Antipasto 4.jpgHowever he still has room for a desert and is in the mood for some ice-cream — in this case a tartufo with zabaione centre, gianduia outer and sprinkled with cocoa and chopped hazelnuts. Just the ticket, DonQui thinks as he tucks in.

Rounding off with a proper Italian-strength espresso at the end, DonQui leaves feeling quite satisfied.

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His wallet is not lightened too much thanks to Antipasto’s rather odd pricing system. Not so long ago they used to offer 50% off all food three days a week. This made it a real bargain on those days and tended to leave the place relatively empty on the others. Now they offer 40% off food (excepting deserts) every day of the week. This does make DonQui wonder why they don’t just reduce the base prices by 40%. Presumably the prospect of 40% off draws in more people than if the prices were lower. Whatever the logic, the end result is that a meal here is very good value for money indeed.

The understated service is friendly and efficient and the courses come quite quickly. Sometimes if he wants to linger over a meal here DonQui will order one course and wait to order a second once he has finished it. This is something he learned to do in Italy where it seems quite common to order your meal as you go along.

A Corner of Italy in London

By now readers will be well aware of the large role breakfast plays in DonQui’s life. When he is in London, his breakfast of choice is often a croissant with fresh pressed orange juice and a large milky coffee at Il Molino on Battersea Park Rd.

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With the world being colonised by identikit coffee shops DonQui is very happy whenever he finds a good independent. The furnishings are a delightful mishmash of distressed wood tables (none of them matching) with a bar under the window covered with newspapers and a few seats outside. Various Italian food stuffs are stacked on shelves around the walls both for decoration and purchase.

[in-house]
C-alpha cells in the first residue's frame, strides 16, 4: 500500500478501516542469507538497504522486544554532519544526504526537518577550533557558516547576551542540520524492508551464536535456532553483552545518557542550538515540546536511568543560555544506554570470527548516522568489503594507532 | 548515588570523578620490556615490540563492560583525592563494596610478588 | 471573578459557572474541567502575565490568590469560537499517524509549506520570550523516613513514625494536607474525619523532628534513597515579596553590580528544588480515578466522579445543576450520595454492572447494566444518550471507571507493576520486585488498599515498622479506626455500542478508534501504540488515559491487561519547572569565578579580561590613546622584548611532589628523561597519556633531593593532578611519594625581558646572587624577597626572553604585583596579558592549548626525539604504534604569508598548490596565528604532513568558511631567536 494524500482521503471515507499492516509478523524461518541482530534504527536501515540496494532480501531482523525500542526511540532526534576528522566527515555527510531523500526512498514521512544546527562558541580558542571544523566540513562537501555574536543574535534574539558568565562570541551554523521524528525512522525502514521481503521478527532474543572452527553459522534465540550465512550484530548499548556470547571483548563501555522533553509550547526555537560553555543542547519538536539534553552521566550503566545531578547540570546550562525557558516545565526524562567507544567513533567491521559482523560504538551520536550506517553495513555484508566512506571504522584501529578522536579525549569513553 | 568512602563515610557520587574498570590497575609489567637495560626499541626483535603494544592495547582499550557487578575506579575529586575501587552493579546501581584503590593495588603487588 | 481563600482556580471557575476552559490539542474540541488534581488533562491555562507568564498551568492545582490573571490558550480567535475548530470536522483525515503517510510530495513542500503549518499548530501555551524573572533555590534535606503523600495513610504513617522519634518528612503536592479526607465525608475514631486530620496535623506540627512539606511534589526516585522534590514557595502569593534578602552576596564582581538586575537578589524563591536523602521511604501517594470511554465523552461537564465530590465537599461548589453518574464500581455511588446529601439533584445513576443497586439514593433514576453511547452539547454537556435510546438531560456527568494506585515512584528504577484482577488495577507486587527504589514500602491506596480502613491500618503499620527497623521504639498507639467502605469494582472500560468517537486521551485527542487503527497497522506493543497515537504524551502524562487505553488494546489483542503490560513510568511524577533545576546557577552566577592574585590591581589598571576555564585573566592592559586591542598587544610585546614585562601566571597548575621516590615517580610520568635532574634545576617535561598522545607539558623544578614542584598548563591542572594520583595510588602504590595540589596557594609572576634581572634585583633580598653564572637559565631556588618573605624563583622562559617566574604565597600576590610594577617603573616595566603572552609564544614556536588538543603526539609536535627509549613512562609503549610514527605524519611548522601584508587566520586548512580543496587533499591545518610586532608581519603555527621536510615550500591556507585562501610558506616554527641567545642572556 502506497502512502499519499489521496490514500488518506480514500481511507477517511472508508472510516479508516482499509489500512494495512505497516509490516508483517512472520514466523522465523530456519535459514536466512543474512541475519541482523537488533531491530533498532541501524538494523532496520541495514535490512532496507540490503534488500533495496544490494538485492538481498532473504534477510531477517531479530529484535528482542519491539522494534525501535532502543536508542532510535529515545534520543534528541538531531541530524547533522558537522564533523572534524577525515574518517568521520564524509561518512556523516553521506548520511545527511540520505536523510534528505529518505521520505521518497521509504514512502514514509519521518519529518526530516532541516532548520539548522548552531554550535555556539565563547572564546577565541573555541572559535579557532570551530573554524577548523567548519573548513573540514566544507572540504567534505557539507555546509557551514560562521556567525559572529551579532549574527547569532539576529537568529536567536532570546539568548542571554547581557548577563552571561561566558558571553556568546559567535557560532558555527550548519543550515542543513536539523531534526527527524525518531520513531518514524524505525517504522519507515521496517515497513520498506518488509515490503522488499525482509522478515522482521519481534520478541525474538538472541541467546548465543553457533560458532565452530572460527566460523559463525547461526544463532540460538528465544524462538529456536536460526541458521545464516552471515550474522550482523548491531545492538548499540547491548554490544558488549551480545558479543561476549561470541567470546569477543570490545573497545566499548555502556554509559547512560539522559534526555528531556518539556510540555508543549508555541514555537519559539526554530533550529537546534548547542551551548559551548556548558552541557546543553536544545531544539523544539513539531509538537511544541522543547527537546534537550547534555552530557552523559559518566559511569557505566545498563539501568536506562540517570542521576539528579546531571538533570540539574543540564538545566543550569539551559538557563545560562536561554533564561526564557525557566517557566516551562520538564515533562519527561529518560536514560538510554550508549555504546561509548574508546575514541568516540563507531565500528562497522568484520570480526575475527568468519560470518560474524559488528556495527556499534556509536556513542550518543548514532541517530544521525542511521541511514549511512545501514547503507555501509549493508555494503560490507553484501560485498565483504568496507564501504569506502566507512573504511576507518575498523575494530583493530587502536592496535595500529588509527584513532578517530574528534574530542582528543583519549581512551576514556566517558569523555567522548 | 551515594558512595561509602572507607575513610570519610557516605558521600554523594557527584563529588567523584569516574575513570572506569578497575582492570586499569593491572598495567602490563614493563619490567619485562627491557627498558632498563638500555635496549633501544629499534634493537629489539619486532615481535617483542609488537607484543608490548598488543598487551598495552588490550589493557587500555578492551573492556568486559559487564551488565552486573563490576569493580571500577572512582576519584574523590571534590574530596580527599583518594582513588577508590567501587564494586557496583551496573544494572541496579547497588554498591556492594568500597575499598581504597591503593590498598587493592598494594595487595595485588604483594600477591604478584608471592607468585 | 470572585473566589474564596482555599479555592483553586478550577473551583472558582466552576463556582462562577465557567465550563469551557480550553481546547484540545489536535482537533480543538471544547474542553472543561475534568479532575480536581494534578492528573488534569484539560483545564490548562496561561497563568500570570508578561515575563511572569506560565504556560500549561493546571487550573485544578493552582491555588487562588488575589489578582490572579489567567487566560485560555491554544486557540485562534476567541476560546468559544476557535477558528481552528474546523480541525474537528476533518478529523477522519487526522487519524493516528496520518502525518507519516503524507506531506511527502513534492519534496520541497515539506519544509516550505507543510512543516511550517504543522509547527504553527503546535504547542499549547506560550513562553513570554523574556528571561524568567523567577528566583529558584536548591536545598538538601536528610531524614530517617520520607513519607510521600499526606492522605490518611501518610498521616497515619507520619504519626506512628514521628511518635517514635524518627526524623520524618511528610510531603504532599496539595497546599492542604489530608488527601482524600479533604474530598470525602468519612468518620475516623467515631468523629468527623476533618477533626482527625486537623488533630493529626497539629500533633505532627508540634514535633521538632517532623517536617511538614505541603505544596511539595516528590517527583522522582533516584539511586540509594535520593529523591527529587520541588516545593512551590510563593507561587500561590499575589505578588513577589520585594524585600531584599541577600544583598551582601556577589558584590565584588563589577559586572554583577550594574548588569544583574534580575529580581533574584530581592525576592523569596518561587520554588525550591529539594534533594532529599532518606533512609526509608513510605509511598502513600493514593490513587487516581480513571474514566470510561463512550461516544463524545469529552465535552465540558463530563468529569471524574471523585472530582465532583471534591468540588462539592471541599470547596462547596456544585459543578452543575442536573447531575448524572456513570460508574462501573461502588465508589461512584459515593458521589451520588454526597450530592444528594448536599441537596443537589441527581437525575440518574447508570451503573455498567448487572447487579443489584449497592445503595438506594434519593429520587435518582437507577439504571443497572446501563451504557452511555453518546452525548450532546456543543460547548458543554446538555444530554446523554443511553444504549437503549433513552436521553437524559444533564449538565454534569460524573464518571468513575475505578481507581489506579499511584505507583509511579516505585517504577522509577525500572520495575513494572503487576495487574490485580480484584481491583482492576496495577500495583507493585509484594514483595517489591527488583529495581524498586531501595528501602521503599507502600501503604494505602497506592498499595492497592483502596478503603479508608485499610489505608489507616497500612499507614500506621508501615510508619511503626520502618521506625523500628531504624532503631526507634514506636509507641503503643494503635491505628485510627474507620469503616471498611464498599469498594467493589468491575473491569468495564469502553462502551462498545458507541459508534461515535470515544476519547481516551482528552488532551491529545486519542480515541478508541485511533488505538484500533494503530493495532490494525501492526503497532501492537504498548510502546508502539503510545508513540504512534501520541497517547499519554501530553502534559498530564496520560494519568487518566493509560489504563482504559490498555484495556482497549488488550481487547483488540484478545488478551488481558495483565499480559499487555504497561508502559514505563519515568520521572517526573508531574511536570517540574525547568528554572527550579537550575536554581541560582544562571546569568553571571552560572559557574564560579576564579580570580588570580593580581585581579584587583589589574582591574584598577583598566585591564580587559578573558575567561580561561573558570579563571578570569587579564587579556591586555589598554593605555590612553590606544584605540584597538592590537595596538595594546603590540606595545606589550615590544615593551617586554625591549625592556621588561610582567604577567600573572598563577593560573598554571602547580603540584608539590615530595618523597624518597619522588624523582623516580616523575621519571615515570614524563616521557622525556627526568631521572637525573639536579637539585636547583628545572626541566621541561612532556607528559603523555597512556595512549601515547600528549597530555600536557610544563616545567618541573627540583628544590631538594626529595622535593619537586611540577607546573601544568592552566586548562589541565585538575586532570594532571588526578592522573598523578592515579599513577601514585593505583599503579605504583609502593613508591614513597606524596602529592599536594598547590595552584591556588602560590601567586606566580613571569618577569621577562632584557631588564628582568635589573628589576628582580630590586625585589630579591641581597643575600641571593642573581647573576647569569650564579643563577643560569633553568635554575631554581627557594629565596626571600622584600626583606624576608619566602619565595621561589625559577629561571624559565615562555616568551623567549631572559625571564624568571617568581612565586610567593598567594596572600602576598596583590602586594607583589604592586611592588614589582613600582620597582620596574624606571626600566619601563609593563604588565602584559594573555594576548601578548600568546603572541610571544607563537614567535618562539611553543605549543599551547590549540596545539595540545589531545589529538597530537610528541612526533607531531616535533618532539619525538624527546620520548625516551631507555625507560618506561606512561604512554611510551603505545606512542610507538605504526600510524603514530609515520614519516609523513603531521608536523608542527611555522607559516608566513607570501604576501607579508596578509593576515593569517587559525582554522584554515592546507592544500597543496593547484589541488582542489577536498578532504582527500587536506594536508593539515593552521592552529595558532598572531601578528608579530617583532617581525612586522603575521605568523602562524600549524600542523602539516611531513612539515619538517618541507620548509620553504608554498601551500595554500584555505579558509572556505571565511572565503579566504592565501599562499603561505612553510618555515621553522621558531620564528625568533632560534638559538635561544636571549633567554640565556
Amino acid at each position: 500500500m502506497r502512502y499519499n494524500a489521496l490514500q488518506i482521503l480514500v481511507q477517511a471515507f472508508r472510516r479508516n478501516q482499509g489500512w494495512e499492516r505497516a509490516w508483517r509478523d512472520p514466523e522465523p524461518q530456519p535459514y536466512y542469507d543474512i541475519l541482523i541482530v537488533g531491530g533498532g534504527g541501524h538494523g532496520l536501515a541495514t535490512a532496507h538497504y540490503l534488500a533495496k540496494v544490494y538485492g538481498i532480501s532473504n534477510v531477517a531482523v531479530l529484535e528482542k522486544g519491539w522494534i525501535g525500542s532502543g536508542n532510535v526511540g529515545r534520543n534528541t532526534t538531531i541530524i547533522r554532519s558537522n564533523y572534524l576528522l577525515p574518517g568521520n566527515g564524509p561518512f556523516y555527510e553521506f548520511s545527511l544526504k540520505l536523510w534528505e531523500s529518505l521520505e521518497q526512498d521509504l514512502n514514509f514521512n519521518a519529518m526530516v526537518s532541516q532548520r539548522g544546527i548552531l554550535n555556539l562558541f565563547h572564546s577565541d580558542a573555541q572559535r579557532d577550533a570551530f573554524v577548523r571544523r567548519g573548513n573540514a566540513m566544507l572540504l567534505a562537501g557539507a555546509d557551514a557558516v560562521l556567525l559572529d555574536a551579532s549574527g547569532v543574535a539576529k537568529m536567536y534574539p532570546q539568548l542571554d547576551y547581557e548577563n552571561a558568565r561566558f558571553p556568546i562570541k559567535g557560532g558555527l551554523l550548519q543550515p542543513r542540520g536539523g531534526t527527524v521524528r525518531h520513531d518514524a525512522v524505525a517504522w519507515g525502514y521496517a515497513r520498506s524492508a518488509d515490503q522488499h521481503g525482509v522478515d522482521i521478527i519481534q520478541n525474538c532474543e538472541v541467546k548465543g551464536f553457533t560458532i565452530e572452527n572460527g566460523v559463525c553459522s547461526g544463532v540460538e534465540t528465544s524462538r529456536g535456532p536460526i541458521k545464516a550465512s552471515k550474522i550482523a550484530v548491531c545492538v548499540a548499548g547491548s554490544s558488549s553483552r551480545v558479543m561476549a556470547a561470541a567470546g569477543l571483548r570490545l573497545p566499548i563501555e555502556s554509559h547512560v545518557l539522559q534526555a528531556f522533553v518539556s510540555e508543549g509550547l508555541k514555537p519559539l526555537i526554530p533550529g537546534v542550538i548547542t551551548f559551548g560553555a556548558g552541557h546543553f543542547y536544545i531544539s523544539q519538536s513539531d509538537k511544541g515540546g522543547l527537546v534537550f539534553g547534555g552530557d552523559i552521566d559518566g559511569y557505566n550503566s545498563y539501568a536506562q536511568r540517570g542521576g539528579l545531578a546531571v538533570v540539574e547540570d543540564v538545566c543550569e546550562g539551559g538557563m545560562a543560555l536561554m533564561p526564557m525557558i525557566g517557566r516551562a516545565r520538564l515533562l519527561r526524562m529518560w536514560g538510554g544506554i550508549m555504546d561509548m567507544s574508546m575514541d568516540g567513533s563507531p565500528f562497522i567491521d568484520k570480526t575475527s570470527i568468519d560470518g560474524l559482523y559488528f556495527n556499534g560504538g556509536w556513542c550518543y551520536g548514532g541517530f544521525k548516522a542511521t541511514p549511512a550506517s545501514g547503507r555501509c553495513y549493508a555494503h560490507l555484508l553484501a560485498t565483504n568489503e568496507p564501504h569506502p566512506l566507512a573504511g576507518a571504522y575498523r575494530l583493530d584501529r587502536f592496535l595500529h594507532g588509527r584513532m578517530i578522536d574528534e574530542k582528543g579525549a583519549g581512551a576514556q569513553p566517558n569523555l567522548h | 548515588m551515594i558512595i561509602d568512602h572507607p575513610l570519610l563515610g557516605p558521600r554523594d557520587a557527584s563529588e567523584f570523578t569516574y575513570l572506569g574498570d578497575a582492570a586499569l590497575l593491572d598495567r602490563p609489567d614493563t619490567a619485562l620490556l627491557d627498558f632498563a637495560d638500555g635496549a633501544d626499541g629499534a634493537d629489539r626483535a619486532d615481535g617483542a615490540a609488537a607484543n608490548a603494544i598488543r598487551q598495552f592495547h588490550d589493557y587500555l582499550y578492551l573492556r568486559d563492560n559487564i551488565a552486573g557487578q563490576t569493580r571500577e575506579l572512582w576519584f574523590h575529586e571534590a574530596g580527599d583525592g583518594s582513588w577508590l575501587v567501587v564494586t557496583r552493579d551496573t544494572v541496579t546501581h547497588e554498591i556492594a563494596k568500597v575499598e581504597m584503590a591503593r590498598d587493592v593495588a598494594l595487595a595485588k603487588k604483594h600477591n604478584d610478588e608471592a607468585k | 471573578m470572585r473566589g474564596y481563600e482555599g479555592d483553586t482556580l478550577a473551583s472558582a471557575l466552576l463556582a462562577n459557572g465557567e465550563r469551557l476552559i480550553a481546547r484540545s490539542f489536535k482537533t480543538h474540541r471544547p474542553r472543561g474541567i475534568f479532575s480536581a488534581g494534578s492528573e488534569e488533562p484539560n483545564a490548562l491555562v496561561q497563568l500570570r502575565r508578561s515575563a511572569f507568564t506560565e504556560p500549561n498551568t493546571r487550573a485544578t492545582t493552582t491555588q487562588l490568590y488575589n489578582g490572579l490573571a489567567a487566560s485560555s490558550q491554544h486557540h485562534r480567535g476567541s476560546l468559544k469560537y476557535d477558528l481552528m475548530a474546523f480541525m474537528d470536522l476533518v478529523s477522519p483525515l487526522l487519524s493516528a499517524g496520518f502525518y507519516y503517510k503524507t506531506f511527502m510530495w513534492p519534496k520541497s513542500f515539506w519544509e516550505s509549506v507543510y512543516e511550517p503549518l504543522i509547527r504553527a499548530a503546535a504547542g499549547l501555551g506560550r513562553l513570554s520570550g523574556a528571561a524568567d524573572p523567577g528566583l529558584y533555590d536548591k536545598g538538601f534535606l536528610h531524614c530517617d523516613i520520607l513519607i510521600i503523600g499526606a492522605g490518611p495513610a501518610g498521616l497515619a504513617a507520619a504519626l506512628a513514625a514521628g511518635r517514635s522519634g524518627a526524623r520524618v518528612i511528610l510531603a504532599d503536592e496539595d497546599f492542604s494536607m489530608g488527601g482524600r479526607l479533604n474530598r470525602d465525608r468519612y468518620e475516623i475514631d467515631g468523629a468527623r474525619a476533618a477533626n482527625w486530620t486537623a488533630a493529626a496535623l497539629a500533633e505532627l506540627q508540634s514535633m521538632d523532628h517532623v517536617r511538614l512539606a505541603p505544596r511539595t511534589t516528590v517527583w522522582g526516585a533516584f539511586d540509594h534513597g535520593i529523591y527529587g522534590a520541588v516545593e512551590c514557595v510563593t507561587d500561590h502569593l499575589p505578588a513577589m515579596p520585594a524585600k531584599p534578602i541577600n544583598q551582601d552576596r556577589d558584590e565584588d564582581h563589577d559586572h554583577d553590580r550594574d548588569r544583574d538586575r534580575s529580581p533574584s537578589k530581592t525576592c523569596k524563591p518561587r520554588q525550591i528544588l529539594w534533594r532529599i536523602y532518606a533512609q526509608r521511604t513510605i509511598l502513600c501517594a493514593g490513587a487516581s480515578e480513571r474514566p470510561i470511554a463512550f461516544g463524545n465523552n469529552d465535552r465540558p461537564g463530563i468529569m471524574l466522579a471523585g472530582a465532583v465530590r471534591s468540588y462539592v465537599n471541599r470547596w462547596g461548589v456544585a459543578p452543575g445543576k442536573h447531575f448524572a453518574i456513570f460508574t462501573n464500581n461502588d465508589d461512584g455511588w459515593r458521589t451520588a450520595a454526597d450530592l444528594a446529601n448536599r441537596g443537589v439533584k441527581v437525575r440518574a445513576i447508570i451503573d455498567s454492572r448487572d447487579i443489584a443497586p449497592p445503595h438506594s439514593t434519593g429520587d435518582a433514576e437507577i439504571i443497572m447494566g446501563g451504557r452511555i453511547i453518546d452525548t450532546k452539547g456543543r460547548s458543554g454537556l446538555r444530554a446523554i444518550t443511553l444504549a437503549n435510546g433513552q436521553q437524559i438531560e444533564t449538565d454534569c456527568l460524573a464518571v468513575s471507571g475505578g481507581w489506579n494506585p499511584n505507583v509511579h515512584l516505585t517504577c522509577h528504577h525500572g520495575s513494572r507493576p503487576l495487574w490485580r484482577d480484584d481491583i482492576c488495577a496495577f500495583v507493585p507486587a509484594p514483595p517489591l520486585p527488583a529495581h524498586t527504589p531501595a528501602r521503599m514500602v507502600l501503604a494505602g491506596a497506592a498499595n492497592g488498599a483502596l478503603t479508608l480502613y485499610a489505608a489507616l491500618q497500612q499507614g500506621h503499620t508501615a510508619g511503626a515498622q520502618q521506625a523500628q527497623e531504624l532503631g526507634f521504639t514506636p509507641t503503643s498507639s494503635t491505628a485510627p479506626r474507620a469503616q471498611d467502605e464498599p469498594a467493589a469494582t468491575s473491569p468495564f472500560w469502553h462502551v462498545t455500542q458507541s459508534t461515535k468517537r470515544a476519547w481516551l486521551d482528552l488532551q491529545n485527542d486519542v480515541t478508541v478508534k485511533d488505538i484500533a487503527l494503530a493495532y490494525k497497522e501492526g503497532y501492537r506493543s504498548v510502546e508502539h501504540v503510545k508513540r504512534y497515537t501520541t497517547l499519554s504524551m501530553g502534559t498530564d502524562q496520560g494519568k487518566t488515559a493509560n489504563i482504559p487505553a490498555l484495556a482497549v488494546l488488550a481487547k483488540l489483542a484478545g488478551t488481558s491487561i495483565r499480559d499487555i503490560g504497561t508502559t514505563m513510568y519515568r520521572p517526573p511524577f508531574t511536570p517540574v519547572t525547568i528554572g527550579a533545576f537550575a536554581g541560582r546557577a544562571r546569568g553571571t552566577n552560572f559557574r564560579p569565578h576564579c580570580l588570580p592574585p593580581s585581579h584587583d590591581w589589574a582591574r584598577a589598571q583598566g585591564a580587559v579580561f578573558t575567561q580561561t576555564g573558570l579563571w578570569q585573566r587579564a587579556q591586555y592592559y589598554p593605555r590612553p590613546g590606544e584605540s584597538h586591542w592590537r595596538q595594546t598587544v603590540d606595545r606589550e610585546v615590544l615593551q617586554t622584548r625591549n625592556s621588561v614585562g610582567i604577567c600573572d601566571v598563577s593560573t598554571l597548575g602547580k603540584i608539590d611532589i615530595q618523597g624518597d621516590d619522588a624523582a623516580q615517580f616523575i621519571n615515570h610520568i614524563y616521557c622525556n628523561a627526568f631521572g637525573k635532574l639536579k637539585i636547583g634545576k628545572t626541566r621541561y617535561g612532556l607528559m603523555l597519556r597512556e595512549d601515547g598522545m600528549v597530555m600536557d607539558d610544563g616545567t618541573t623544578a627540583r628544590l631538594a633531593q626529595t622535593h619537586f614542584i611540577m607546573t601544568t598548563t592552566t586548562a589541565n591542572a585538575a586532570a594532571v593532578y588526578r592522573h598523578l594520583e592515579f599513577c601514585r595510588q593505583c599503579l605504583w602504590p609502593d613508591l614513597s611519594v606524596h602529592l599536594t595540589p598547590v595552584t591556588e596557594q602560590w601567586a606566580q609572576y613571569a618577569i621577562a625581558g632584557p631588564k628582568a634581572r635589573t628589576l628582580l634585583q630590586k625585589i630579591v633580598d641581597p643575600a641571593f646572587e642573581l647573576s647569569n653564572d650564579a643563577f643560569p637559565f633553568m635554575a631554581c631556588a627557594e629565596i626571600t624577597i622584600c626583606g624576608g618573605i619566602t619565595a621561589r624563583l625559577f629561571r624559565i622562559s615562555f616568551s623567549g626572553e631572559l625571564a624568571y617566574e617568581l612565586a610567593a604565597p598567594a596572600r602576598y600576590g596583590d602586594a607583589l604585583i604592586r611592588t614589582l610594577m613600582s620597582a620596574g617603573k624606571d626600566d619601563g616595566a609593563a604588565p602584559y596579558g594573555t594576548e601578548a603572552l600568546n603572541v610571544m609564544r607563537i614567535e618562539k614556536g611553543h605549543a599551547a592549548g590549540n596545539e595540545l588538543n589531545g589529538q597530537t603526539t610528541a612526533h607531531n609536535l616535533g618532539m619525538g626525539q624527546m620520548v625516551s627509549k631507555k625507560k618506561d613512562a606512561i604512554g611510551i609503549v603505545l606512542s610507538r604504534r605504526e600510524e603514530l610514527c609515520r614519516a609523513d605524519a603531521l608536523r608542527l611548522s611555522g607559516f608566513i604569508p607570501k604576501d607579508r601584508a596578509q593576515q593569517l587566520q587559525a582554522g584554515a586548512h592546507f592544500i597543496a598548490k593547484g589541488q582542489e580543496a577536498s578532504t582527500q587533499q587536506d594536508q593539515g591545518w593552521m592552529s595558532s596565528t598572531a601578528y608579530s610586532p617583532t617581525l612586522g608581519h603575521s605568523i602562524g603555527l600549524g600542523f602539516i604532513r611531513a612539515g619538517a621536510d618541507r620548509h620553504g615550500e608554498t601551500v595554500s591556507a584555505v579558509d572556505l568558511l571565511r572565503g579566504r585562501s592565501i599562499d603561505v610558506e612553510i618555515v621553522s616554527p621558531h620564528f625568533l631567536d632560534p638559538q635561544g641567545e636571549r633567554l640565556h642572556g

The staff are young, friendly, and mostly Italian. They approach their work and customer service with that typical southern European insouciance which DonQui rather likes. There is none of this ghastly American: ‘how may I help you’ or ‘have a nice day’ — or worst of all when the servers tell DonQui their name in hope of getting a better tip. Not likely – it only makes him more curmudgeonly!

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Il Molino, therefore, is not a place to come if you are in a rush — there are plenty other places for those who prefer cold efficiency or saccharine over-exaggerated friendliness. Il Molino is a place to come and have something to eat and drink, read the paper, watch the world go by or maybe get the laptop or pad out to do a little work. Just like in France or Italy, for the price of a single coffee you can stay all day.
The coffee is excellent as are the various pastries. They also have a deli counter with items more suitable for a light lunch. These look good but as DonQui has not yet sampled any, he cannot vouch for them. There is music in the background but not too loud. With the likes of the Who, Pink Floyd, and Rolling Stones on the play list last time he was there, it is the kind of music DonQui approves of.